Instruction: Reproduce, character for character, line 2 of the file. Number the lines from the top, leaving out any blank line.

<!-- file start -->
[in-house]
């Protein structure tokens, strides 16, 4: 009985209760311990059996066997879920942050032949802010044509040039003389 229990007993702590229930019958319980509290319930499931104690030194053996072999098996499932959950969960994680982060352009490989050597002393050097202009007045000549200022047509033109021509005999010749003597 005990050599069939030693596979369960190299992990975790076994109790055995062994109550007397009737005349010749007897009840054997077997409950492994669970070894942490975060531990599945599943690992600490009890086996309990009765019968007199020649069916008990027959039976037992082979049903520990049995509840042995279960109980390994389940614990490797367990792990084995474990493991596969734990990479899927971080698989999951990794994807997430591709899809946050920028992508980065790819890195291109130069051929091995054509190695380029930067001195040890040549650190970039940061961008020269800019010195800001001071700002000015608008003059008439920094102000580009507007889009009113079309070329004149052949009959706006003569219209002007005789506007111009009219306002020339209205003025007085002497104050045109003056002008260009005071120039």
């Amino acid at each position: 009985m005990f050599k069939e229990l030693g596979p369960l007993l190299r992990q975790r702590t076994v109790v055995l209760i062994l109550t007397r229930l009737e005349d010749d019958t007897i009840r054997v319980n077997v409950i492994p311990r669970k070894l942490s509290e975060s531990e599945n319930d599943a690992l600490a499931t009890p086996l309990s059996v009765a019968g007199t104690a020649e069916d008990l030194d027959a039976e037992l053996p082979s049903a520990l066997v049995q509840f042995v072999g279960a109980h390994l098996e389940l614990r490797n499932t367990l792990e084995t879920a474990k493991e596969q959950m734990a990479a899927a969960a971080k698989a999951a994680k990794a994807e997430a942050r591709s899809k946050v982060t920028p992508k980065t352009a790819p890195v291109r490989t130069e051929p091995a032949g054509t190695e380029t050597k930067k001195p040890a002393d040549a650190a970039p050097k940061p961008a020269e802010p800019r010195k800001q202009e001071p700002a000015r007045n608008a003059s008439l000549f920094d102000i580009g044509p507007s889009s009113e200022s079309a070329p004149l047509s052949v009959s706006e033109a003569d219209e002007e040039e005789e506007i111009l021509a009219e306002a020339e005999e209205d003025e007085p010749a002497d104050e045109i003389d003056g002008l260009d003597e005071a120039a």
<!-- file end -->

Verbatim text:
């Protein structure tokens, strides 16, 4: 009985209760311990059996066997879920942050032949802010044509040039003389 229990007993702590229930019958319980509290319930499931104690030194053996072999098996499932959950969960994680982060352009490989050597002393050097202009007045000549200022047509033109021509005999010749003597 005990050599069939030693596979369960190299992990975790076994109790055995062994109550007397009737005349010749007897009840054997077997409950492994669970070894942490975060531990599945599943690992600490009890086996309990009765019968007199020649069916008990027959039976037992082979049903520990049995509840042995279960109980390994389940614990490797367990792990084995474990493991596969734990990479899927971080698989999951990794994807997430591709899809946050920028992508980065790819890195291109130069051929091995054509190695380029930067001195040890040549650190970039940061961008020269800019010195800001001071700002000015608008003059008439920094102000580009507007889009009113079309070329004149052949009959706006003569219209002007005789506007111009009219306002020339209205003025007085002497104050045109003056002008260009005071120039």